In Sioux Falls, S.D., the Big Sioux River is expected to have two crests — one late Monday and another on Friday. The Mississippi will likely peak later in the week in St. Paul, Minn. Ten miles to the south, the city of Cottage Grove declared an emergency in anticipation of flooding from the river, which is expected to peak there on March 30.
The National Oceanic and Atmospheric Administration warned people to prepare for a prolonged disaster.
“The stage is set for record flooding now through May,” said Mary C. Erickson, deputy director of NOAA’s National Weather Service. Edward Clark, director of NOAA’s National Water Center, called it “potentially an unprecedented flood season.”
There are some 40,000 soybean farmers in Iowa. In the past several years, 1 in 3 rows of soybeans have been sent to China, meaning farmers were heavily impacted after China virtually stopped buying American soybeans last year, according to the Iowa Soybean Association.
But some of the farmers who gathered Thursday at the Silver Spur Bar and Grill in Iowa’s Fremont County — a population of about 7,400 — didn’t want to talk about tariffs, saying they felt their plight was being used to fuel political debate on cable news shows and by Washington.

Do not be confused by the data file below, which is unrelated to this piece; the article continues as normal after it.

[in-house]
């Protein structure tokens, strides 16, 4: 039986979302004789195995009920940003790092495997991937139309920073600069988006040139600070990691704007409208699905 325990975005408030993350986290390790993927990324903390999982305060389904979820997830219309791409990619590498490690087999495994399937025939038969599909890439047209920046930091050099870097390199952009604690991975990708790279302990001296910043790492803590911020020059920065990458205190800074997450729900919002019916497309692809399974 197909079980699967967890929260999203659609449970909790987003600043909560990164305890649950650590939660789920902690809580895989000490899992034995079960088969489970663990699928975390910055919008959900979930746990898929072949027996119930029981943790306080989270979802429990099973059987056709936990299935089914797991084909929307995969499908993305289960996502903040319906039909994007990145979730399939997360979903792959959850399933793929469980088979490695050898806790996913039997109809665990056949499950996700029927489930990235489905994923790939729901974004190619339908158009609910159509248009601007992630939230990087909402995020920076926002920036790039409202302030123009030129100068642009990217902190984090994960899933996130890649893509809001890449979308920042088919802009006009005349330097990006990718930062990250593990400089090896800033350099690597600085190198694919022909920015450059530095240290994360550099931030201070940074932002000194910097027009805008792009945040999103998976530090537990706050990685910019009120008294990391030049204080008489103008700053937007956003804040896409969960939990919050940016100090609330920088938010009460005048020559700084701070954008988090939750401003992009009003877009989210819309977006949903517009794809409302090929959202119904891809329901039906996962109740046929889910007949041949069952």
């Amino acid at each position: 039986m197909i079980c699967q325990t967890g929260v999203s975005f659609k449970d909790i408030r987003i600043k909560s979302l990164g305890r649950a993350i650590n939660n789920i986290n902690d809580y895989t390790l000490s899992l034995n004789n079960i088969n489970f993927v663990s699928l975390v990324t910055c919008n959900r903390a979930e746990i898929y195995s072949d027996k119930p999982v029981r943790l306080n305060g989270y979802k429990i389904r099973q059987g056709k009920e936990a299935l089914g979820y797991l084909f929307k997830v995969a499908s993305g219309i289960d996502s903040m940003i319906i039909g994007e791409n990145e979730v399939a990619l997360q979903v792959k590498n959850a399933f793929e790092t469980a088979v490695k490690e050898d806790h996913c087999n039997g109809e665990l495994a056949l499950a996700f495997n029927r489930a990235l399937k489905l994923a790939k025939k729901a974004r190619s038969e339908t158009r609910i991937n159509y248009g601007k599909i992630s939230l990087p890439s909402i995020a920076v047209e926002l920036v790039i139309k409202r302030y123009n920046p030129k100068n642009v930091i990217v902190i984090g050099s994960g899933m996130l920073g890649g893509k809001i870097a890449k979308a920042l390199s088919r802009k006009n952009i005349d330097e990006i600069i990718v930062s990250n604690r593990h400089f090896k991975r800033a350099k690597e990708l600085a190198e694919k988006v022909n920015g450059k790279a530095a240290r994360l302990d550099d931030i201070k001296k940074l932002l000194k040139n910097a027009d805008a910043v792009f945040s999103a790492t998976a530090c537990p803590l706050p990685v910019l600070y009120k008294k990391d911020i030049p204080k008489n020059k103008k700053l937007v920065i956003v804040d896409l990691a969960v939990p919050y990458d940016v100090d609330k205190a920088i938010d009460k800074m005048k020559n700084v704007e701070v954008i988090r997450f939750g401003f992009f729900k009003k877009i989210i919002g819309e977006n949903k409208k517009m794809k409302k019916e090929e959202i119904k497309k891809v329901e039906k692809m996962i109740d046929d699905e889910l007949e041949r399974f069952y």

“We like what the president’s doing,” Sheldon said. “As the farmer sees it, we’ve had times a lot worse for grain prices as we’ve got right now. We know China’s been screwing us for years, not only on farm products but on technology. We know we can duck our heads and pull our boots on and get through this, and, in the long run, the whole country is going to be better off.”
The farmers said they were more concerned with the way the U.S. Army Corps of Engineers was handling the management of the river. They said they received little warning from the Corps before levees breached and their land was flooded, and many did not have time to move their grain to safety.
“Our story is that we’re devastated. We’re faced with losing a whole year’s income, maybe two,” said Brian Johnson, 57. “We’ve got a problem with the way the river is being managed. How are we going to recover? How can we keep our land and continue to farm?”
The Army Corps of Engineers has long been criticized for a plan to control the Missouri River that farmers say prioritizes wildlife protection over flood control. A federal claims court judge ruled last year that Corps policies contributed to some flooding. After touring flood damage in Missouri last week, Parson said it was time to “reevaluate” the Corps’ management of the Missouri River.
A spokesman for the Corps’ office in Omaha did not return calls for comment.
“We’ve had no real communication from the Corps of Engineers since this started,” said Mike Crecelius, the emergency management coordinator for Fremont County.
He estimates that there have been 14 breaches in their levees alone, causing $147 million in damage — more than $100 million from farm crops and equipment.
“It’s been one big nightmare,” he said.
Sellers reported from Washington.